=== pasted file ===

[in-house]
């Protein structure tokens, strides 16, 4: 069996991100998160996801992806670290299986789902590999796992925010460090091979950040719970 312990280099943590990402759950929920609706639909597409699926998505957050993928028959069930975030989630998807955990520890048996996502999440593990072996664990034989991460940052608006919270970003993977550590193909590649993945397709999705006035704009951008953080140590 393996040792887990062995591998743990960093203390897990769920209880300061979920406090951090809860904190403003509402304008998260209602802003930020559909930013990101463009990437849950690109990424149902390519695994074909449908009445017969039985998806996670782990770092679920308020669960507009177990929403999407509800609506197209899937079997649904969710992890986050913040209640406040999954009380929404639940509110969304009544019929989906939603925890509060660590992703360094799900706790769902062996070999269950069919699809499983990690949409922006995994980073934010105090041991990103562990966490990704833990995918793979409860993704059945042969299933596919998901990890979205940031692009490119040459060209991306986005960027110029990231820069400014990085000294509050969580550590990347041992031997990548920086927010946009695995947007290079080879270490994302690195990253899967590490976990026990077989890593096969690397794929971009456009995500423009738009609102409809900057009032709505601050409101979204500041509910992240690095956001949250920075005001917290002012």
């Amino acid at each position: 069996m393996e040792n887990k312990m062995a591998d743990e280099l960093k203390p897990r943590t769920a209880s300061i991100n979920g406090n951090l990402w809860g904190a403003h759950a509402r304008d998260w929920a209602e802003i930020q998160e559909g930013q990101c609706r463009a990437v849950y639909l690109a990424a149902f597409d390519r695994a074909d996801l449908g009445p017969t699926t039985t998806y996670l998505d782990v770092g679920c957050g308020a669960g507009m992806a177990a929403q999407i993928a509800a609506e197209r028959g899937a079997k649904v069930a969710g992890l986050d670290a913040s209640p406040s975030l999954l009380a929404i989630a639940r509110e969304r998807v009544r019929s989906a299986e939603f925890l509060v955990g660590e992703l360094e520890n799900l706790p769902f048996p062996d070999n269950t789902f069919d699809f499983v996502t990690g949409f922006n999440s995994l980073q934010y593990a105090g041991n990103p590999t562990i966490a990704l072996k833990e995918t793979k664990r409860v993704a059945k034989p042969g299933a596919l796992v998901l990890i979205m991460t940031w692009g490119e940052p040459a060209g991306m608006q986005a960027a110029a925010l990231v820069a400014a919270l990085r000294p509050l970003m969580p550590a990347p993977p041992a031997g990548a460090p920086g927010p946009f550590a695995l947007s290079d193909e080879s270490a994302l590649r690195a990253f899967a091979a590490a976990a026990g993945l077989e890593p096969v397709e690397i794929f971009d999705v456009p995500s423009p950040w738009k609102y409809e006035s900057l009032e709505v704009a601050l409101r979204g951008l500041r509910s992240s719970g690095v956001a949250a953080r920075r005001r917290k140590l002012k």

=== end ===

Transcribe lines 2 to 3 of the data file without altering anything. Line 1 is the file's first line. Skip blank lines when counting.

């Protein structure tokens, strides 16, 4: 069996991100998160996801992806670290299986789902590999796992925010460090091979950040719970 312990280099943590990402759950929920609706639909597409699926998505957050993928028959069930975030989630998807955990520890048996996502999440593990072996664990034989991460940052608006919270970003993977550590193909590649993945397709999705006035704009951008953080140590 393996040792887990062995591998743990960093203390897990769920209880300061979920406090951090809860904190403003509402304008998260209602802003930020559909930013990101463009990437849950690109990424149902390519695994074909449908009445017969039985998806996670782990770092679920308020669960507009177990929403999407509800609506197209899937079997649904969710992890986050913040209640406040999954009380929404639940509110969304009544019929989906939603925890509060660590992703360094799900706790769902062996070999269950069919699809499983990690949409922006995994980073934010105090041991990103562990966490990704833990995918793979409860993704059945042969299933596919998901990890979205940031692009490119040459060209991306986005960027110029990231820069400014990085000294509050969580550590990347041992031997990548920086927010946009695995947007290079080879270490994302690195990253899967590490976990026990077989890593096969690397794929971009456009995500423009738009609102409809900057009032709505601050409101979204500041509910992240690095956001949250920075005001917290002012």
């Amino acid at each position: 069996m393996e040792n887990k312990m062995a591998d743990e280099l960093k203390p897990r943590t769920a209880s300061i991100n979920g406090n951090l990402w809860g904190a403003h759950a509402r304008d998260w929920a209602e802003i930020q998160e559909g930013q990101c609706r463009a990437v849950y639909l690109a990424a149902f597409d390519r695994a074909d996801l449908g009445p017969t699926t039985t998806y996670l998505d782990v770092g679920c957050g308020a669960g507009m992806a177990a929403q999407i993928a509800a609506e197209r028959g899937a079997k649904v069930a969710g992890l986050d670290a913040s209640p406040s975030l999954l009380a929404i989630a639940r509110e969304r998807v009544r019929s989906a299986e939603f925890l509060v955990g660590e992703l360094e520890n799900l706790p769902f048996p062996d070999n269950t789902f069919d699809f499983v996502t990690g949409f922006n999440s995994l980073q934010y593990a105090g041991n990103p590999t562990i966490a990704l072996k833990e995918t793979k664990r409860v993704a059945k034989p042969g299933a596919l796992v998901l990890i979205m991460t940031w692009g490119e940052p040459a060209g991306m608006q986005a960027a110029a925010l990231v820069a400014a919270l990085r000294p509050l970003m969580p550590a990347p993977p041992a031997g990548a460090p920086g927010p946009f550590a695995l947007s290079d193909e080879s270490a994302l590649r690195a990253f899967a091979a590490a976990a026990g993945l077989e890593p096969v397709e690397i794929f971009d999705v456009p995500s423009p950040w738009k609102y409809e006035s900057l009032e709505v704009a601050l409101r979204g951008l500041r509910s992240s719970g690095v956001a949250a953080r920075r005001r917290k140590l002012k």